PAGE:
Lyft Is Making The App More Accessible For Visually Impaired Riders & Here’s Why It’s Important
Lyft has made accessibility a priority in 2017. First, in April, it announced its partnership with the National Association of the Deaf, along with changes to the app that would make it more accessible for Deaf and hard of hearing riders and drivers. Now Lyft is embracing its visually impaired riders by announcing its new partnership with Aira, which will make Lyft more accessible for visually impaired riders.
Aira "develops transformative remote assistive technology that connects the blind with a network of certified agents via wearable smart glasses and an augmented reality dashboard that allows agents to see what the blind person sees in real time." Folks who sign on with Aira receive a pair of sleek silver glasses equipped with Aira technology. If they need assistance, they simply tap the side of their glasses, and one of Aira's trained agents will be able to assist them, through microphones and cameras set into the glasses, with tons of tasks, including navigation, reading everything from restaurant menus to books, and, thanks to the new partnership, calling and taking a Lyft.
A Dec. 19 press release from Aira explains that Aira agents will now be able to initiate Lyft rides for Aira users — called "explorers" — as well as "convey important information about the ride, including the location of designated pick-up spots, estimated time of pick-up, and the estimated fare." Aira agents will also be able to tell explorers their driver's name and vehicle information, "provide navigational information to users as they walk the last 50 feet to their destination," a Lyft rep tells Bustle, and will be able to track the ride from their Aira dashboard to ensure the rider arrives safely. You can see the Aira-Lyft partnership at work in this video.
Finding reliable transportation is one of the biggest challenges facing people with visual impairment, and though some cities make navigation easier for the blind and visually impaired, ridesharing has been an independence-boosting game-changer for folks who are blind or visually impaired. Considering Lyft is available to 95 percent of Americans, and Aira serves 300 million blind and visually impaired folks around the world, according to a press release from Aira, the partnership is set to help millions of people access rides they can count on.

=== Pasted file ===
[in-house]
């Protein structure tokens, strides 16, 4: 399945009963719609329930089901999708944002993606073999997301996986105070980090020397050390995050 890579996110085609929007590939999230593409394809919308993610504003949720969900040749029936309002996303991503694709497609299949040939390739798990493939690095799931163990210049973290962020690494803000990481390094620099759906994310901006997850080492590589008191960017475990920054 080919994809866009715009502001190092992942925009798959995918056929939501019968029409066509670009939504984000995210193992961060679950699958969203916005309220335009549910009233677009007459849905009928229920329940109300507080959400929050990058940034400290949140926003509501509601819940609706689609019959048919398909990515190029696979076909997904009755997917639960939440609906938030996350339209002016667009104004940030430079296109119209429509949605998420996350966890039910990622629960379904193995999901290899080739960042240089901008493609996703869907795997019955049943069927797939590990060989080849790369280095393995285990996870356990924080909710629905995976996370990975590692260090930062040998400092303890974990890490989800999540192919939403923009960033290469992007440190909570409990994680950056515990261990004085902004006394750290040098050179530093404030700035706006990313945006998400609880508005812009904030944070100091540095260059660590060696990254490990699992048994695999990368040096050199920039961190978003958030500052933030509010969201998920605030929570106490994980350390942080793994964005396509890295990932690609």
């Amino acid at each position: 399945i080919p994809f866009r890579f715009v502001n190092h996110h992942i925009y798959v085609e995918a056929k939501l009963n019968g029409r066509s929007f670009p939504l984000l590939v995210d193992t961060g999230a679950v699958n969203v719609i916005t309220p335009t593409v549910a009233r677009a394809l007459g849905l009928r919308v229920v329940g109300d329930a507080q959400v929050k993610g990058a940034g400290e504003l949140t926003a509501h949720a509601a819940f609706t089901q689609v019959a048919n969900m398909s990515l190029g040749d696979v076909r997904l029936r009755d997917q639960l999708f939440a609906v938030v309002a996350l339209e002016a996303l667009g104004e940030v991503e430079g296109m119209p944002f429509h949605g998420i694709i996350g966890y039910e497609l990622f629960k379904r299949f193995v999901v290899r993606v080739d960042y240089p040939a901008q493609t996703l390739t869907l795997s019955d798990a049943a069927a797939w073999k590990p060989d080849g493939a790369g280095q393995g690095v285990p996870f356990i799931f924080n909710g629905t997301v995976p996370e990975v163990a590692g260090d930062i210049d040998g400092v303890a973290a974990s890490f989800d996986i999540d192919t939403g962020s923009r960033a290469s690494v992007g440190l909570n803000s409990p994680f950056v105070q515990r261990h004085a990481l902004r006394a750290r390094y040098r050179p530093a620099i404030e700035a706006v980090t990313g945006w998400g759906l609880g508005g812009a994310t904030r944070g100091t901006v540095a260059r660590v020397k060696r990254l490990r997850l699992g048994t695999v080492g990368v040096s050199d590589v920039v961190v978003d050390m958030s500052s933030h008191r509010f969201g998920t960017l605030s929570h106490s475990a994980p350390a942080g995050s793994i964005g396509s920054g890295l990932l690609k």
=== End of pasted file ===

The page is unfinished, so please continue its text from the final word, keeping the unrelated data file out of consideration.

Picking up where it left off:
Suman Kanuganti, Aira founder and CEO, said in a press release that "Lyft is committed to be a model for the type of community we want our world to be: diverse, inclusive, and safe. Aira’s mission is to give people who are blind or low vision the power of information. I am psyched about this partnership as it's designed to provide an end-to-end enhanced experience that makes traveling more accessible to the blind and low vision community, anytime and anywhere."
Aira operates using Wi-Fi data powered by AT&T, so users have widespread access to agents through plans starting at $89 per month for 100 minutes of agent help time (glasses included). The only limitation is that Aira agents are not available 24/7; instead, they're available from 5 a.m. to 11 p.m. CST, seven days a week.
Gyre Renwick, vice president of Lyft Business, tells Bustle in an email that Lyft is excited to partner with Aira "to reach a new population of underserved riders." Renwick added, "Our mission is to improve people's lives with the world's best transportation, and to better connect communities, and our work with Aira enables us to do just that."
Renwick calls this "another very important step in our efforts to provide better transit solutions, and ultimately better experiences, for those who are hard of hearing or low vision."
While plenty of companies talk up their commitments to diversity, it's absolutely vital they make useful, quantifiable changes to their apps that will make them equally as accessible to disabled folks as they are to abled folks. Lyft has pledged to continue making changes that will add to its accessibility, opening transportation opportunities for more and more people in the months to come.